Strategies To Start And Grow A Tourism Business
Tourism generates approximately $14.6 billion in revenue in BC. Over 9.3 million people visited in just 2015 alone, and these numbers are only projected to increase in the future.
Considering these factors, it’s not surprising that many entrepreneurs and small business owners seek to establish a local tourism business. However, the thriving tourism market also means that there’s intense competition to gain and keep visitors’ attention.
Use these strategies and get some expert insight from featured speaker at Local Leaders Fraser Valley and Founder of Mt. Waddington’s Outdoors, Sam Waddington, to start and grow a tourism business.
Make Your Tourism Business Memorable
When starting a tourism business, Sam says, “Your business must provide a memorable experience for your customer.” It’s essential to remember this, as its one of the most fundamental reasons why tourism exists.
There are countless ways to make your business stand out, but start with customer service. It’s the first and last memory your customers will have of your business, so make sure they remember you positively.
Optimize your customer service by:
- If you’re offering experiences like kayaking or zip line tours that require pre-registration, thank them in your confirmation message.
- Provide helpful information about other tourism businesses and sights that they can take advantage of while they’re visiting.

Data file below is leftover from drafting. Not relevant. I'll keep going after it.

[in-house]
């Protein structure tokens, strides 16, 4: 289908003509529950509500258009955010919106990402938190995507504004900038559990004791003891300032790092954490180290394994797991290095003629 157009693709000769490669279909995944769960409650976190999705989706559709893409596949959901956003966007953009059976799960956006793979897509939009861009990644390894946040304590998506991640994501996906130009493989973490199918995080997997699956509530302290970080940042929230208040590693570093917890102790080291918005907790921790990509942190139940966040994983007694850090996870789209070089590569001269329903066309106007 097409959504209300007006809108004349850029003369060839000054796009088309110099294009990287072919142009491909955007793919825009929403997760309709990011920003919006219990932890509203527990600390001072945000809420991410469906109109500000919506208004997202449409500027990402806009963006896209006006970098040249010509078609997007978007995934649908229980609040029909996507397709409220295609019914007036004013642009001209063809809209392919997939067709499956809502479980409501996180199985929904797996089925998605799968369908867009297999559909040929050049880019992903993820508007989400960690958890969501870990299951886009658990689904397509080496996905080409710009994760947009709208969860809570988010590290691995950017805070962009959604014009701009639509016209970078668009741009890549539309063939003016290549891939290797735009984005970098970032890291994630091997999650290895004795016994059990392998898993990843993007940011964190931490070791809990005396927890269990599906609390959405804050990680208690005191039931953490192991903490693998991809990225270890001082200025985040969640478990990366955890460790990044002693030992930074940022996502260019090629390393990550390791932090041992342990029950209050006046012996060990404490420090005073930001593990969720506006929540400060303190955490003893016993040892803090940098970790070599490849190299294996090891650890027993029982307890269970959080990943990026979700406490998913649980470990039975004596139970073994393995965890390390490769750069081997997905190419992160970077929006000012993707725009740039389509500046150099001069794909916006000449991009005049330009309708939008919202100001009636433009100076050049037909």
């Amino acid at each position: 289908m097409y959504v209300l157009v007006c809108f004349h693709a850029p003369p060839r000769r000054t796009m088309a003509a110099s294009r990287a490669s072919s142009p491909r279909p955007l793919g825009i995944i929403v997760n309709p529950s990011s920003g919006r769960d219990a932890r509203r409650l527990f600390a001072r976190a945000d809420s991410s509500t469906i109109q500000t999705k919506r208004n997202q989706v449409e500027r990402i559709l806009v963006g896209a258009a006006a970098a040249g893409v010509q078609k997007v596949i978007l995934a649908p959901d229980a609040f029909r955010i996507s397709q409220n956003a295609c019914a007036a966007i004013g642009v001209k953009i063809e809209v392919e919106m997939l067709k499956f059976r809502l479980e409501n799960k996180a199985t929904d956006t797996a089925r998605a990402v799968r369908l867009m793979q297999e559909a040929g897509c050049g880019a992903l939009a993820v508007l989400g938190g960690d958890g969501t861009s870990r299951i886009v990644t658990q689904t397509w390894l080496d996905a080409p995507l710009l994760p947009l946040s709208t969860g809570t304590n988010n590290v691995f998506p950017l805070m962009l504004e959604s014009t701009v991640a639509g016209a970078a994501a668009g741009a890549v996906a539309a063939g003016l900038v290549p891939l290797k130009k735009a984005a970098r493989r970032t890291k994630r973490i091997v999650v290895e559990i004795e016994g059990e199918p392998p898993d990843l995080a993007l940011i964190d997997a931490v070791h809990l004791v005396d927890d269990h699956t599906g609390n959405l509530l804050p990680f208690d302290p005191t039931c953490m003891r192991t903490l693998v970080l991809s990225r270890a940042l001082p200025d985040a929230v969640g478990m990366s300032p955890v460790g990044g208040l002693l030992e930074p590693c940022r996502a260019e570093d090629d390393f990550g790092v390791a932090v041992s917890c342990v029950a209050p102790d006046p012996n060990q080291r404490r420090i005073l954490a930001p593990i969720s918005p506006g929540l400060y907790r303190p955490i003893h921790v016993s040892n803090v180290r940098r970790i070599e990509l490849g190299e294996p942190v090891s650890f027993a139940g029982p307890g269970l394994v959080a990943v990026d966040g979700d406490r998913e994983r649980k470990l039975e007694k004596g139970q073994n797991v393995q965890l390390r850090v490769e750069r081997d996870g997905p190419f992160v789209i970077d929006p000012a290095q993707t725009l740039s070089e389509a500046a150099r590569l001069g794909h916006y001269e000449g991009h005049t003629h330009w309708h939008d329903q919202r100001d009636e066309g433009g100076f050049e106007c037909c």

- Promote discounts or sales, such as package deals, which shows that you’re generous and care about the affordability of your service.
- Send a follow-up message thanking them for their business and invite them back to visit you any time.
Use Your Local Expertise to Start and Grow a Tourism Business
You likely decided to run an outdoor tourism business because you love your location. Don’t be afraid to use everything you know about it to make your business better. Share valuable tips on the best places to go, the must-see sights and your favourite restaurants. Your customers will be impressed by how well you know the area, adding to your business’ credibility.
It may be difficult to start recommending potential competitors to your current and potential customers. But providing the ideal experience for your customers is worth the risk. Plus, the more customers you send your competitors’ way, the more likely they will be to recommend your business, too.
Join the Tourism Community
Tourism doesn’t exist in a vacuum. The industry depends on having many quality businesses to attract tourists to the businesses’ location, and keep them there long enough to convert them into customers. Connect with other businesses in your area to build a destination that will make people want to visit, and come back.
“Integrate yourself into your community in an inextricable way,” Sam recommends, “The media will ask for your input on stories in your field, your local tourism agency will want to partner with you, and so will other businesses.”
Become a pillar of the tourism community by:
- Hosting meet-ups and networking events with other business owners.
- Offering local promotions to your peers and their friends and families.
- Being open to referring customers to other businesses.
Legal Requirements and Insurance
These methods will go far in starting or growing a tourism business. However, it’s crucial to ensure that your business meets all legal requirements and has the necessary insurance to operate. Check with your municipality, associations and business insurance agent to ensure you’re fully covered.